WTOI : World Trade Outlook Indicator Shows Momentum Easing Further In Q3

by Ike Obudulu Posted on August 10th, 2018

Geneva, Switzerland : Trade expansion will likely slow further in the third quarter of 2018, the World Trade Organization’s (WTO) latest World Trade Outlook Indicator (WTOI) – a composite of seven forward looking indices – indicated on Thursday.

The most recent WTOI reading of 100.3 is below the previous value of 101.8 and just above the baseline value of 100 for the index, signaling an easing of trade growth in the coming months in line with medium-term trends, said the WTO in a statement.

“This loss of momentum reflects weakness in component indices including export orders and automobile production and sales, which may be responding to the ratcheting up of trade tensions,” said the WTO in the release.

“Rising trade tensions continue to pose risks to the trade forecast and will be monitored closely going forward,” warned the WTO.

The moderation in the overall WTOI index was driven by export orders (97.2), which have declined steadily over the course of the year, and automobile production and sales (98.1), which have risen slightly recently but remain below trend.

The indices for air freight (100.9) and container port throughput (102.2) remain above trend but growth momentum in both appears to be past its peak.

Electronic components stayed above trend (102.2) while agricultural raw materials (100.1) moved from below trend to on trend.

The World Trade Organization (WTO) Director General wrote in an opinion piece on Thursday on the current global trade situation that global trade is under threat.

“Global trade is under threat. Whether or not you call the current situation a trade war, certainly the first shots have been fired. This calls for our attention, and most importantly, our action,” Roberto Azevedo said.

“The situation is extremely serious. Reciprocal trade restrictions cannot be the new normal. A continued escalation would risk a major economic impact, threatening jobs and growth in all countries, hitting the poorest the hardest.”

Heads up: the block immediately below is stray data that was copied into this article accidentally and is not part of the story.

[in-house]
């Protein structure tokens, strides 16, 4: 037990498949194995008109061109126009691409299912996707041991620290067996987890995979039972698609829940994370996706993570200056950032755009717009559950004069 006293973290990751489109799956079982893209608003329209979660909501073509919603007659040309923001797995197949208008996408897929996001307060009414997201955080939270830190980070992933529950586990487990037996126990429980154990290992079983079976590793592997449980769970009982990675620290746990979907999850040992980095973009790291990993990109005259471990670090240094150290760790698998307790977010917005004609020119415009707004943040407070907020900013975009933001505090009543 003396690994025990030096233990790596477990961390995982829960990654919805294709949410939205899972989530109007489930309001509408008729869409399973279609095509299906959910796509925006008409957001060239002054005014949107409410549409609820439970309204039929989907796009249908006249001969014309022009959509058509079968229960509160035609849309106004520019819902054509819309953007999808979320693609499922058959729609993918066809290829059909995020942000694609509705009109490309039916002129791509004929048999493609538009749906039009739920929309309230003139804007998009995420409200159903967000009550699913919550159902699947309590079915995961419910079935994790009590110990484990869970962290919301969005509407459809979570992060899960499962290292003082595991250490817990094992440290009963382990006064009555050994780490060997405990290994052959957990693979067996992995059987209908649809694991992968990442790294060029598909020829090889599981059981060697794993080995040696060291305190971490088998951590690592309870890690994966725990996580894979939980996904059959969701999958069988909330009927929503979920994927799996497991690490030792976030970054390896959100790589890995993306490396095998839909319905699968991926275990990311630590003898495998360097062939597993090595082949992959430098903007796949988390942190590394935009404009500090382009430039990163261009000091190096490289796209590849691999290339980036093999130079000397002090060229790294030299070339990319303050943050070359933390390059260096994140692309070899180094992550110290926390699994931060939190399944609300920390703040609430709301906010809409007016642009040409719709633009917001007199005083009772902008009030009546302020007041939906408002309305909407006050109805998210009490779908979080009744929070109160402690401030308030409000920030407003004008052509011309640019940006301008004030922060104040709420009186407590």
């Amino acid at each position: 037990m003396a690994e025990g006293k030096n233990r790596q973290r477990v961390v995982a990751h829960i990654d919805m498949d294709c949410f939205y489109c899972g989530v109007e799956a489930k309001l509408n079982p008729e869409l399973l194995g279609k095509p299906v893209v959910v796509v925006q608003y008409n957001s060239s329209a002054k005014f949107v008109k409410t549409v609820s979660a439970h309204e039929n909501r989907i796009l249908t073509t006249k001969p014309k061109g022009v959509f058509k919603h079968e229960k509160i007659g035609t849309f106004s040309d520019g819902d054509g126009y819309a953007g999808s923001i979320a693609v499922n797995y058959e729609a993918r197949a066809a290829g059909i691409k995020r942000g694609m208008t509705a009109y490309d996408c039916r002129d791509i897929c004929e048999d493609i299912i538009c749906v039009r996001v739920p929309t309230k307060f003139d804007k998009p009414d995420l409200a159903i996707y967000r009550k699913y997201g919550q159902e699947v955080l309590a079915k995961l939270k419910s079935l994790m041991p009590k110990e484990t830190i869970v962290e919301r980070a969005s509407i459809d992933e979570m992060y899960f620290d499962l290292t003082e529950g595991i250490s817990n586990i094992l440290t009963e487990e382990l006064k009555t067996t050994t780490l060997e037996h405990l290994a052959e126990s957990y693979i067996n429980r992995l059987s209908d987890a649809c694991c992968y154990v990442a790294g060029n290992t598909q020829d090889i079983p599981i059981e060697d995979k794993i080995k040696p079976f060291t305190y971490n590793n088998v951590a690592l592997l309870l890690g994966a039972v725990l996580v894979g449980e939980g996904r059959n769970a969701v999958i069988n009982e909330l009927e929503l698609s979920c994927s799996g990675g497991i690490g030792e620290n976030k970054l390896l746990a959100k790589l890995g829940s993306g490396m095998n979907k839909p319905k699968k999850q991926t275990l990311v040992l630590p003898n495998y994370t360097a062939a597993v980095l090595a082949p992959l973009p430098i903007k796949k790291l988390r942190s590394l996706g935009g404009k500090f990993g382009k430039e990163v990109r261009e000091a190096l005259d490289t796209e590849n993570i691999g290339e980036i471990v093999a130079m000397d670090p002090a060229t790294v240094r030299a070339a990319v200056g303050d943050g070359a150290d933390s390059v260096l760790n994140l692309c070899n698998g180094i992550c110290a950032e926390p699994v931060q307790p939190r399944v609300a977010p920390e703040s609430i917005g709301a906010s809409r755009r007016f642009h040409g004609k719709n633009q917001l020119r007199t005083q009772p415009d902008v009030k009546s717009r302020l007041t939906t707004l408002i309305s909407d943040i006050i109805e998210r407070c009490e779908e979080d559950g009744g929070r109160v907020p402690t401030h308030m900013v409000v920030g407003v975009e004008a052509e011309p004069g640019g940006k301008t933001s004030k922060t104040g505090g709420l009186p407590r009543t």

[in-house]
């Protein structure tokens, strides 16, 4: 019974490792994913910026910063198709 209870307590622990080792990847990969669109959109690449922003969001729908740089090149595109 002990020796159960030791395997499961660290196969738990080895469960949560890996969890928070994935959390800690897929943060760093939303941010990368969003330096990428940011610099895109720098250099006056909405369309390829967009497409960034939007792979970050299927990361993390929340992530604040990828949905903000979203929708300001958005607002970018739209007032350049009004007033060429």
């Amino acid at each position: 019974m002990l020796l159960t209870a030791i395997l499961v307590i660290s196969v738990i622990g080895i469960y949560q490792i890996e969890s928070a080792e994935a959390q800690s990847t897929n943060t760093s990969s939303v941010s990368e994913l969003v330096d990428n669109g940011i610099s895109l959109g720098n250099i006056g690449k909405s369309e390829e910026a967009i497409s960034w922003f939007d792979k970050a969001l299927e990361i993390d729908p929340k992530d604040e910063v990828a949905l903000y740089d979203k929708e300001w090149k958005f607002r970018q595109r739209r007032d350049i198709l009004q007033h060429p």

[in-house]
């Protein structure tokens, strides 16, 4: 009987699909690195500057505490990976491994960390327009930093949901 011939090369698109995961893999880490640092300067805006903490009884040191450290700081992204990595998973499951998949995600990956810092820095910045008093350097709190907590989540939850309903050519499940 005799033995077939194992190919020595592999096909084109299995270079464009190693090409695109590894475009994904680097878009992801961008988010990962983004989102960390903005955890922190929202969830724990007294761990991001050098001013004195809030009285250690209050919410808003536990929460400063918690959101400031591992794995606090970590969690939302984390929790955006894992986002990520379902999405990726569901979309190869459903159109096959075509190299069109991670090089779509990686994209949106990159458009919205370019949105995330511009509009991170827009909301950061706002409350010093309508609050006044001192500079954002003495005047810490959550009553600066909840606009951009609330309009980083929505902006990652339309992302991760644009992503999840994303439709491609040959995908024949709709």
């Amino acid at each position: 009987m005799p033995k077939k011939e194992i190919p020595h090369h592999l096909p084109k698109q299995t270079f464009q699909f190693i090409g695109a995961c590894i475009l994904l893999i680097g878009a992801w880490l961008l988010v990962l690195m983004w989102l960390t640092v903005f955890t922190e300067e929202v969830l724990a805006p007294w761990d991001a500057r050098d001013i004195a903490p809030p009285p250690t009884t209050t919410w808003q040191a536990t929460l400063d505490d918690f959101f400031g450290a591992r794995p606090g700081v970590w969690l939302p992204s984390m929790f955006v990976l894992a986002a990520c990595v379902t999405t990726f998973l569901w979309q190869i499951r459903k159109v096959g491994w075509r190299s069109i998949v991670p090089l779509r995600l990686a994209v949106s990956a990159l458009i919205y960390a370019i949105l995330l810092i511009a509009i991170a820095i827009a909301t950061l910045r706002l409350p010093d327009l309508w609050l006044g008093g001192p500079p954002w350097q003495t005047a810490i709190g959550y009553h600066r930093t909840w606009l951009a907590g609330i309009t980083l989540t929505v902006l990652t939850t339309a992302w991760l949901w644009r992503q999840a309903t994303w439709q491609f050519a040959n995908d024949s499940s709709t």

He also warned earlier that trade restrictions may become a “new normal” in the near future because it will lead to a drastic decrease in trade and jobs and will have the worst effect on the developing countries which are least able to protect themselves against a trade war.

World Trade Outlook Indicator, WTOI

Designed to provide “real time” information on the trajectory of world trade relative to recent trends, the WTOI provides an indication of trade growth in the near future, complementing trade statistics and forecasts from the WTO and other organizations.

Readings of 100 indicate growth in line with medium-term trends; readings greater than 100 suggest above-trend growth, while those below 100 indicate the reverse.

The WTOI is not intended as a short-term forecast, although it does provide an indication of trade growth in the near future. Its main contribution is to identify turning points and gauge momentum in global trade growth.

As such, it complements trade statistics and forecasts from the WTO and other organizations. Readings of 100 indicate growth in line with medium-term trends; readings greater than 100 suggest above-trend growth, while those below 100 indicate the reverse. The direction of change reflects momentum compared with the previous month.

The WTOI is a monthly index but is released on a quarterly basis for reasons of data availability, since some of the underlying data are quarterly but converted to monthly frequency by interpolation. The WTOI and its component indices measure short-run deviations from recent (i.e. medium term) trends. Recent trends serve as baselines for each index, which are normalized to be equal to 100.

The WTOI is disseminated four times per year, with the precise schedule dependant on data availability and the timing of other WTO statistical releases.